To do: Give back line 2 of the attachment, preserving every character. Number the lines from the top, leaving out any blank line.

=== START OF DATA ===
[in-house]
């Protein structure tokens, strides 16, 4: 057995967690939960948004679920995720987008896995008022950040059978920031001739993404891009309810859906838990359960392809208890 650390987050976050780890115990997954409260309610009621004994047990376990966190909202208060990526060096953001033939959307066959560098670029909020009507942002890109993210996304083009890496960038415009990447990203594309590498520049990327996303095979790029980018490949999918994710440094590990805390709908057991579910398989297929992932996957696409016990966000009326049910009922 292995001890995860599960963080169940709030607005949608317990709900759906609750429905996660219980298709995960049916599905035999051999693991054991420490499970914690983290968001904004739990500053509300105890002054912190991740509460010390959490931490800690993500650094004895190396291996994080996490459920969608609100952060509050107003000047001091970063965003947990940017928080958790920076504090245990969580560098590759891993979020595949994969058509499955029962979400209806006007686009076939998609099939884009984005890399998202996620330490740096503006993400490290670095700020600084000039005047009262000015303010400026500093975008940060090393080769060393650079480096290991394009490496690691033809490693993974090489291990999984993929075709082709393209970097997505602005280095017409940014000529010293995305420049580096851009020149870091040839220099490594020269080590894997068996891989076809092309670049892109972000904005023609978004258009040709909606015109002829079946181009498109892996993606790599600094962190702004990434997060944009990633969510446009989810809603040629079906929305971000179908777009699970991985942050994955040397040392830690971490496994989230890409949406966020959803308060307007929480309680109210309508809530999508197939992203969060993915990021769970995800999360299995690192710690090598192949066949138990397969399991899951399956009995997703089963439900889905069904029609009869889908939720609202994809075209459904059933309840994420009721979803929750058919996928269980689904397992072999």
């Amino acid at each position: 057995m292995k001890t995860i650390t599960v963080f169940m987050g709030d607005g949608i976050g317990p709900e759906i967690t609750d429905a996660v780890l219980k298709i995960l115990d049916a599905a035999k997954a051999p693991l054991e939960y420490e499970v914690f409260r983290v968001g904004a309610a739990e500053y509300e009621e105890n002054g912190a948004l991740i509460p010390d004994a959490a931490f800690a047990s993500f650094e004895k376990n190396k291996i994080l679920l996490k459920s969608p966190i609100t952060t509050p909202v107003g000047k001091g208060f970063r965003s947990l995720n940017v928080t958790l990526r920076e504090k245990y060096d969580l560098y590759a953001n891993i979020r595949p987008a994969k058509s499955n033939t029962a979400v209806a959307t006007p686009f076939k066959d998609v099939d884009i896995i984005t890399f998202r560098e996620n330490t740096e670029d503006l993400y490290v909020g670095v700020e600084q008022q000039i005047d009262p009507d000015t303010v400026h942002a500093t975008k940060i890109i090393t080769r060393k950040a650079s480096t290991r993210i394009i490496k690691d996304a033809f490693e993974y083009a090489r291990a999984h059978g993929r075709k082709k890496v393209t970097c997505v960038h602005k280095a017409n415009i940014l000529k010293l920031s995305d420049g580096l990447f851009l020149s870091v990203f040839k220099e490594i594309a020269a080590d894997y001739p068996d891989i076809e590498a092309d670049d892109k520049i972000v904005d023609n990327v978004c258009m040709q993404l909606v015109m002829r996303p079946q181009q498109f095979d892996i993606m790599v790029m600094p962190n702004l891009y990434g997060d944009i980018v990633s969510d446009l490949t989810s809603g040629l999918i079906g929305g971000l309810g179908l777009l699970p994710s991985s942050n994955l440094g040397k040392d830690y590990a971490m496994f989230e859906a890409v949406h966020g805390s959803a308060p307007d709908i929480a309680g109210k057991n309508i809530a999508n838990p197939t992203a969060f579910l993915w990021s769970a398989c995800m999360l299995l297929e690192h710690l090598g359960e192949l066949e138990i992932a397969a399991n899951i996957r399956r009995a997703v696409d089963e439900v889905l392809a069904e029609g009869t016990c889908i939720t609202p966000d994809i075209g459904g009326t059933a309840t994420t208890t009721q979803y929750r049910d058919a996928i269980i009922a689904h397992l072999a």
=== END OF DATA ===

């Protein structure tokens, strides 16, 4: 057995967690939960948004679920995720987008896995008022950040059978920031001739993404891009309810859906838990359960392809208890 650390987050976050780890115990997954409260309610009621004994047990376990966190909202208060990526060096953001033939959307066959560098670029909020009507942002890109993210996304083009890496960038415009990447990203594309590498520049990327996303095979790029980018490949999918994710440094590990805390709908057991579910398989297929992932996957696409016990966000009326049910009922 292995001890995860599960963080169940709030607005949608317990709900759906609750429905996660219980298709995960049916599905035999051999693991054991420490499970914690983290968001904004739990500053509300105890002054912190991740509460010390959490931490800690993500650094004895190396291996994080996490459920969608609100952060509050107003000047001091970063965003947990940017928080958790920076504090245990969580560098590759891993979020595949994969058509499955029962979400209806006007686009076939998609099939884009984005890399998202996620330490740096503006993400490290670095700020600084000039005047009262000015303010400026500093975008940060090393080769060393650079480096290991394009490496690691033809490693993974090489291990999984993929075709082709393209970097997505602005280095017409940014000529010293995305420049580096851009020149870091040839220099490594020269080590894997068996891989076809092309670049892109972000904005023609978004258009040709909606015109002829079946181009498109892996993606790599600094962190702004990434997060944009990633969510446009989810809603040629079906929305971000179908777009699970991985942050994955040397040392830690971490496994989230890409949406966020959803308060307007929480309680109210309508809530999508197939992203969060993915990021769970995800999360299995690192710690090598192949066949138990397969399991899951399956009995997703089963439900889905069904029609009869889908939720609202994809075209459904059933309840994420009721979803929750058919996928269980689904397992072999």